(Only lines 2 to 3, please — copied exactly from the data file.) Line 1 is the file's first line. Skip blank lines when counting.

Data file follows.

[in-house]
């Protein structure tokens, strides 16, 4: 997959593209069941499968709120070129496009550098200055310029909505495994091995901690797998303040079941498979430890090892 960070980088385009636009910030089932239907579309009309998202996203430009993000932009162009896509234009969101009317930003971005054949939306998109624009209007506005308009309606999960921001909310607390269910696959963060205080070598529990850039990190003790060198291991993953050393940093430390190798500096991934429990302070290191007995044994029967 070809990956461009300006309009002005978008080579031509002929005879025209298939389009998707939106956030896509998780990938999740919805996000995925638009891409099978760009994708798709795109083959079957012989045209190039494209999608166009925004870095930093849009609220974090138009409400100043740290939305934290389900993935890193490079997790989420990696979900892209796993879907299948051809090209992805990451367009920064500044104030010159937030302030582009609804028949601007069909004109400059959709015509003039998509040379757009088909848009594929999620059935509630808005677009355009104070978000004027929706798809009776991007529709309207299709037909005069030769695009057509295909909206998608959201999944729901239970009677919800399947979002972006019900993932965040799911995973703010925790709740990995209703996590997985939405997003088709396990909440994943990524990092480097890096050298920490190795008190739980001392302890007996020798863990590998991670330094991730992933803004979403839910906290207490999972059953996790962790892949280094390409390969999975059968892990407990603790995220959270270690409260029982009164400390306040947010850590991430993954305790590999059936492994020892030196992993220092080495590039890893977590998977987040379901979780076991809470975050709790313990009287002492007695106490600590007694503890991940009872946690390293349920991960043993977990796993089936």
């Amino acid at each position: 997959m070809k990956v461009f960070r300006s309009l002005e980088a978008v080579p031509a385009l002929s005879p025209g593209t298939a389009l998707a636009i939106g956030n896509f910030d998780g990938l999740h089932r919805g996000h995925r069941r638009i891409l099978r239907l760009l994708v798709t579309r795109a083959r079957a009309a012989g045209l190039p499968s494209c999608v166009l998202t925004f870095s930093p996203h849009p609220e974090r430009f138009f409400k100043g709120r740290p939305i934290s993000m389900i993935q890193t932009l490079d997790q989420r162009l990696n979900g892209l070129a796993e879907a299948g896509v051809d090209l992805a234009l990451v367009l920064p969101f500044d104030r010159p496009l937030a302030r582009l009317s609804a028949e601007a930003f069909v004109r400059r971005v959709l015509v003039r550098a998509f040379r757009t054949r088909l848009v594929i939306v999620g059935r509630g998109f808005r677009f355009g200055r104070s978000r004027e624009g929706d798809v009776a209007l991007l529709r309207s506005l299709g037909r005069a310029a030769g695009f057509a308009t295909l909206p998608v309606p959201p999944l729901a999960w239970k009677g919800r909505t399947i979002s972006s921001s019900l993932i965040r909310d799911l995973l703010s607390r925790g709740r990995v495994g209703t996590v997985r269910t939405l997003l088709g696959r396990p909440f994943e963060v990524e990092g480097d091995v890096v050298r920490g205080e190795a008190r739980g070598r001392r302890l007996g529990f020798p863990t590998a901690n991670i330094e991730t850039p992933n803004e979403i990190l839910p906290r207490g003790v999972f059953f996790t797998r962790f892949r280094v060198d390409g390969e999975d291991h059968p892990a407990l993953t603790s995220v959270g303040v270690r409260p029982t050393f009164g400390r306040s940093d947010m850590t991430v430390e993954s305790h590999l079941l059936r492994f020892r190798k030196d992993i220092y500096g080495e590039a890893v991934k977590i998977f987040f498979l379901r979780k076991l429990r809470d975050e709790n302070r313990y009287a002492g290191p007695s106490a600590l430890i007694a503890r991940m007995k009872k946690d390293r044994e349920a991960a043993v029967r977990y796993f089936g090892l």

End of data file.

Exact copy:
């Protein structure tokens, strides 16, 4: 997959593209069941499968709120070129496009550098200055310029909505495994091995901690797998303040079941498979430890090892 960070980088385009636009910030089932239907579309009309998202996203430009993000932009162009896509234009969101009317930003971005054949939306998109624009209007506005308009309606999960921001909310607390269910696959963060205080070598529990850039990190003790060198291991993953050393940093430390190798500096991934429990302070290191007995044994029967 070809990956461009300006309009002005978008080579031509002929005879025209298939389009998707939106956030896509998780990938999740919805996000995925638009891409099978760009994708798709795109083959079957012989045209190039494209999608166009925004870095930093849009609220974090138009409400100043740290939305934290389900993935890193490079997790989420990696979900892209796993879907299948051809090209992805990451367009920064500044104030010159937030302030582009609804028949601007069909004109400059959709015509003039998509040379757009088909848009594929999620059935509630808005677009355009104070978000004027929706798809009776991007529709309207299709037909005069030769695009057509295909909206998608959201999944729901239970009677919800399947979002972006019900993932965040799911995973703010925790709740990995209703996590997985939405997003088709396990909440994943990524990092480097890096050298920490190795008190739980001392302890007996020798863990590998991670330094991730992933803004979403839910906290207490999972059953996790962790892949280094390409390969999975059968892990407990603790995220959270270690409260029982009164400390306040947010850590991430993954305790590999059936492994020892030196992993220092080495590039890893977590998977987040379901979780076991809470975050709790313990009287002492007695106490600590007694503890991940009872946690390293349920991960043993977990796993089936």
């Amino acid at each position: 997959m070809k990956v461009f960070r300006s309009l002005e980088a978008v080579p031509a385009l002929s005879p025209g593209t298939a389009l998707a636009i939106g956030n896509f910030d998780g990938l999740h089932r919805g996000h995925r069941r638009i891409l099978r239907l760009l994708v798709t579309r795109a083959r079957a009309a012989g045209l190039p499968s494209c999608v166009l998202t925004f870095s930093p996203h849009p609220e974090r430009f138009f409400k100043g709120r740290p939305i934290s993000m389900i993935q890193t932009l490079d997790q989420r162009l990696n979900g892209l070129a796993e879907a299948g896509v051809d090209l992805a234009l990451v367009l920064p969101f500044d104030r010159p496009l937030a302030r582009l009317s609804a028949e601007a930003f069909v004109r400059r971005v959709l015509v003039r550098a998509f040379r757009t054949r088909l848009v594929i939306v999620g059935r509630g998109f808005r677009f355009g200055r104070s978000r004027e624009g929706d798809v009776a209007l991007l529709r309207s506005l299709g037909r005069a310029a030769g695009f057509a308009t295909l909206p998608v309606p959201p999944l729901a999960w239970k009677g919800r909505t399947i979002s972006s921001s019900l993932i965040r909310d799911l995973l703010s607390r925790g709740r990995v495994g209703t996590v997985r269910t939405l997003l088709g696959r396990p909440f994943e963060v990524e990092g480097d091995v890096v050298r920490g205080e190795a008190r739980g070598r001392r302890l007996g529990f020798p863990t590998a901690n991670i330094e991730t850039p992933n803004e979403i990190l839910p906290r207490g003790v999972f059953f996790t797998r962790f892949r280094v060198d390409g390969e999975d291991h059968p892990a407990l993953t603790s995220v959270g303040v270690r409260p029982t050393f009164g400390r306040s940093d947010m850590t991430v430390e993954s305790h590999l079941l059936r492994f020892r190798k030196d992993i220092y500096g080495e590039a890893v991934k977590i998977f987040f498979l379901r979780k076991l429990r809470d975050e709790n302070r313990y009287a002492g290191p007695s106490a600590l430890i007694a503890r991940m007995k009872k946690d390293r044994e349920a991960a043993v029967r977990y796993f089936g090892l």